Measures to Create Jobs for Veterans in Australia

Unemployment remains a problem in Australia, but certain groups, such as veterans, seem to have it worse. Often, civilian employers are unable to understand or acknowledge their credentials and skills they acquired from the military, and that makes it more challenging for former members of the Australian Defence Force to become employed. In some cases, they may be employed but they are either underemployed for their skills and qualifications or they are receiving pay that is lower than their previous salary during service. To address these problems, businesses, the government, and non-profit organisations are working together to take measures for creating more jobs for veterans in Australia.

Understanding the value of veterans in the workplace

Veterans gain an extensive range of attributes, behaviours, abilities, and skills during their service in the ADF, and that makes them incredible assets to the workplace. Programs and incentives are being provided to them to ensure a successful transition to the civilian workforce. Veterans in Australia are being empowered by education, training, and counselling to give them more confidence to pursue and obtain meaningful employment. At the same time, the government and other entities are making efforts in showing the Australian community how the experience and unique skills of veterans can be valuable to the civilian workforce.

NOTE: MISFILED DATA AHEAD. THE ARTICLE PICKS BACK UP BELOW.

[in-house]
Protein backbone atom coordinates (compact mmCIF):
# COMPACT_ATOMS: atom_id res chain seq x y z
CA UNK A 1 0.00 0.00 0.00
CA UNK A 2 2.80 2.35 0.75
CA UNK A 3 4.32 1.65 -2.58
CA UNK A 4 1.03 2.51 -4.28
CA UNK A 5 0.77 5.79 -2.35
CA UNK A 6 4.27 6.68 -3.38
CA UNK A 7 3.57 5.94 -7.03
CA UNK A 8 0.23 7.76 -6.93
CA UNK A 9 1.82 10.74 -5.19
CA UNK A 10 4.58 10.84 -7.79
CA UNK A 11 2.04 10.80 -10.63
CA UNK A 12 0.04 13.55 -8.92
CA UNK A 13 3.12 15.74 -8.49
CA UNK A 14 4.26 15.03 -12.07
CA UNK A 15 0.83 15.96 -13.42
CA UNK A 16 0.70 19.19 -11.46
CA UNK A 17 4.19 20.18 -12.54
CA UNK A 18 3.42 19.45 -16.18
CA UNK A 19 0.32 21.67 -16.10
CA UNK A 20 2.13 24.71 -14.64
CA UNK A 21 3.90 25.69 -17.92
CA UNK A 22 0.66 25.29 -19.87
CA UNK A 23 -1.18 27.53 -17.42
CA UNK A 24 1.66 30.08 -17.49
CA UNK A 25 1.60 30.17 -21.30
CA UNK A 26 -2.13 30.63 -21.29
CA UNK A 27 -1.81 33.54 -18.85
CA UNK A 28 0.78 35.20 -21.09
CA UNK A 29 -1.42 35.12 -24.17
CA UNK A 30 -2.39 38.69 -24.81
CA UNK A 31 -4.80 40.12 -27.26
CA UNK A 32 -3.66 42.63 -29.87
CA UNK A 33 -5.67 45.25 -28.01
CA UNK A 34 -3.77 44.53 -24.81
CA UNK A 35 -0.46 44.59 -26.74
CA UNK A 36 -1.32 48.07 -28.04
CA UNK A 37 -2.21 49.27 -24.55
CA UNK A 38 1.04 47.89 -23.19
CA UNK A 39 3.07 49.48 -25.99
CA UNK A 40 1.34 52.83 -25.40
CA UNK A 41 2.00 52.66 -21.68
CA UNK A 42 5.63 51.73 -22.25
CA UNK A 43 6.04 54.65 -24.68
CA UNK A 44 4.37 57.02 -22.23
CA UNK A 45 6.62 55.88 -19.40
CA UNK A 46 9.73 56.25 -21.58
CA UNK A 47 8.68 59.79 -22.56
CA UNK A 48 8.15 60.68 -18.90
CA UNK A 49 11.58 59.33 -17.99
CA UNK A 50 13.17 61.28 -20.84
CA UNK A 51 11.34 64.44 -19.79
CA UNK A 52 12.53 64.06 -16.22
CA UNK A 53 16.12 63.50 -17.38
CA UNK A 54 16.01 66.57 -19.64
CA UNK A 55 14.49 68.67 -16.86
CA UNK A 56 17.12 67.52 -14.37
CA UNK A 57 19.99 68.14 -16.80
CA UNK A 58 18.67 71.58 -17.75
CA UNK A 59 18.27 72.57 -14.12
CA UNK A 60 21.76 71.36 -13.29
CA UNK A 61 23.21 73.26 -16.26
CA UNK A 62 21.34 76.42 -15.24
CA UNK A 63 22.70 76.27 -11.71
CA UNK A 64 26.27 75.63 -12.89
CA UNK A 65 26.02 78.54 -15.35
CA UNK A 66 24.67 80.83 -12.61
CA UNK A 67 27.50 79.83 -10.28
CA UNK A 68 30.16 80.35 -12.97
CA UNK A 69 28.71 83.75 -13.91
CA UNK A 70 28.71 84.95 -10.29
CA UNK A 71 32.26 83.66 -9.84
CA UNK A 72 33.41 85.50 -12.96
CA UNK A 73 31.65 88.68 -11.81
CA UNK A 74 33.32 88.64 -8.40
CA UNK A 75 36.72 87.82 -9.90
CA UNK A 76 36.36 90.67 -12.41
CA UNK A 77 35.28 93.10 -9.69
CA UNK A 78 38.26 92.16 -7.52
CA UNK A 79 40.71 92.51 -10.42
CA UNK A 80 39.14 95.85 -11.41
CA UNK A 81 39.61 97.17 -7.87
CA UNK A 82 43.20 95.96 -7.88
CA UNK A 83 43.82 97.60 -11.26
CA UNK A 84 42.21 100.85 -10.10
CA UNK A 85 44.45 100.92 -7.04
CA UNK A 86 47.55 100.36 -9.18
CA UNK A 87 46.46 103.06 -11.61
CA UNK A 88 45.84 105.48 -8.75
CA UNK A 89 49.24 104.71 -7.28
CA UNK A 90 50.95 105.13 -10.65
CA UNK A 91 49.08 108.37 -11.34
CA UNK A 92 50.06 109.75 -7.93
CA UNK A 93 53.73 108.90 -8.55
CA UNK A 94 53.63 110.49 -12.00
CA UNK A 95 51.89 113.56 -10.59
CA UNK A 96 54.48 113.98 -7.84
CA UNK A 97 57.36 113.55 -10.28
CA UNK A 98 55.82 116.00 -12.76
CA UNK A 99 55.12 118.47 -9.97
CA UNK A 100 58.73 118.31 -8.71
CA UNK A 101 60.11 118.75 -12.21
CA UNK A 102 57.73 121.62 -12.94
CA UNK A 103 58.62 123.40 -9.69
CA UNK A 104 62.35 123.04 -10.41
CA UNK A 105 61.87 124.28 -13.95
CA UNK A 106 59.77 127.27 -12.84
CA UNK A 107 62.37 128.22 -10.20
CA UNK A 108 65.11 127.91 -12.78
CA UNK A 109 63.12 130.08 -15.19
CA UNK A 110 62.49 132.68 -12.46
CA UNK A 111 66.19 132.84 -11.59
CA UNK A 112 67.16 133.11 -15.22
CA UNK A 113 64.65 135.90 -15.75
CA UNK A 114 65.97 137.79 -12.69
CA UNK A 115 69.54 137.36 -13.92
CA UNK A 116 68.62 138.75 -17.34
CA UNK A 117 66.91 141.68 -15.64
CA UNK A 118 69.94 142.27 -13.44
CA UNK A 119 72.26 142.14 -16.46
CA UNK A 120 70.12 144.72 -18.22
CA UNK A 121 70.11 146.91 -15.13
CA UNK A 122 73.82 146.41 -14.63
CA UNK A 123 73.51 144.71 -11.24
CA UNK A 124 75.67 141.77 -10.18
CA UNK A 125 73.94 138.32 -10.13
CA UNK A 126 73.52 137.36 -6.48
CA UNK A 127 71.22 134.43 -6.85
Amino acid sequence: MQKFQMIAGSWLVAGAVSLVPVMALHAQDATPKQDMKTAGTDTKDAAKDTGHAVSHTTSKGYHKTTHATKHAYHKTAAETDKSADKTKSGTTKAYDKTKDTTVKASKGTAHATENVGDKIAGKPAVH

Education is a priority

The IVMF or Institution for Veterans and Military Families stated that higher education is a proven pathway that can assist veterans’ transition successfully from the military into rewarding employment and civilian life. The Australian Department of Veteran Affairs may be doing their part in providing financial support to some veterans, but it is limited to short-term vocational education. Veterans in Australia can become more competitive in the labour market with higher education.

Non-profit organisations are prioritising higher and vocational education to offer veterans in Australia a better chance at employment. They offer employment programs, which encompass career counselling to help veterans understand the additional qualifications they require to make them job-ready.